But if I knew how to manage my portfolio safer and smarter than most hedge fund managers, I could realistically grow my wealth.
A good sign
One positive trend in the region is that as operators spend more time in the play, they are able to realize efficiencies and spend less capital to achieve the same amount of production.
You can see the North Dakota rig count has been flat or falling since roughly mid-2012. However, oil production has continued to grow.
One driver of this increase in production with fewer rigs running has been multi-well pad drilling, which is drilling more than one well at a prepared site (pad). For example, Continental Resources (CLR) has started to develop its Bakken assets using what it calls “mega-pads.” CLR has drilled more and more wells per site, and now the company is drilling 20 to 30 wells per “pad.” The company commented in a recent presentation, “These big pads become so efficient and give us confidence to believe that we can continue to drive down costs.”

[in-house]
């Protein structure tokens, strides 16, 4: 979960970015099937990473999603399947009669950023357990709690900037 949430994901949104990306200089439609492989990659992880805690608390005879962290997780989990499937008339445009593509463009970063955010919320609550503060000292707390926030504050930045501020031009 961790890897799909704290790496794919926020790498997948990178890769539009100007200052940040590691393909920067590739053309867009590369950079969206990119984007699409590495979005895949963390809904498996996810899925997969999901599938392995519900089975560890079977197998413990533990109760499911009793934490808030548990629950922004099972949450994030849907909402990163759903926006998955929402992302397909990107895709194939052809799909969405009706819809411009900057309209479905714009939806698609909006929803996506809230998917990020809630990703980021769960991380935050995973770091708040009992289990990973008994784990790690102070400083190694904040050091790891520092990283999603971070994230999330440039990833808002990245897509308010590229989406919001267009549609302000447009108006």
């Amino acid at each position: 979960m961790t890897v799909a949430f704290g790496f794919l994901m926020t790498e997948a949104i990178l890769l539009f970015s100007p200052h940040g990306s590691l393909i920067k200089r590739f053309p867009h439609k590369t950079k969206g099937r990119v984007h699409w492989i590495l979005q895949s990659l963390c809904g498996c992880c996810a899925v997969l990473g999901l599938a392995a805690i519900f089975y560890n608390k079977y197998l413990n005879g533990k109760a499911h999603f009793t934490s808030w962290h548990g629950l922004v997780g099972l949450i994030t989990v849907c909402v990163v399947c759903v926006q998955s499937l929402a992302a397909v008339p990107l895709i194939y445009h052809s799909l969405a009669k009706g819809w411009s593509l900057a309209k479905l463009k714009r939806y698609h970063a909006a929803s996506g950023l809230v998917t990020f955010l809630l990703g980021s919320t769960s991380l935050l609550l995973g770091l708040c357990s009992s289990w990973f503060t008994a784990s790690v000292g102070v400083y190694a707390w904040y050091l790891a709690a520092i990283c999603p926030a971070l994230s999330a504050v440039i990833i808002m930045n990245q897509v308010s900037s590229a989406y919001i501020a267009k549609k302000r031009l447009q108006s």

Note that most Bakken operators have been able to drive down well costs over the past couple of years. For example, Continental’s 2012 average Bakken well cost was ~$9.2 million. This shrank to $8 million in 3Q13, and the company is targeting $7.5 million for 2014. Likewise, Oasis Petroleum (OAS) had an average well cost of $10.5 million over the first half of 2012 and $8 million in 3Q13, and it’s targeting $7.5 million for 2014. (Note that the well costs don’t include the benefit of using Oasis Well Services, the company’s in-house services operations. Using OWS, 3Q13 well costs would have been ~$7.5 million and 2014E well costs are estimated to be ~$7.3 million.) Kodiak Oil & Gas’s well costs were ~$12 million in 2012 and ~$10.3 million in 1H13, and they’re currently between $9.2 million and $9.5 million. Hess Corp. has seen perhaps the greatest improvements in well costs, starting at $13.4 million in 1Q12 and falling to ~$7.8 million in 3Q13.
© 2013 Market Realist, Inc.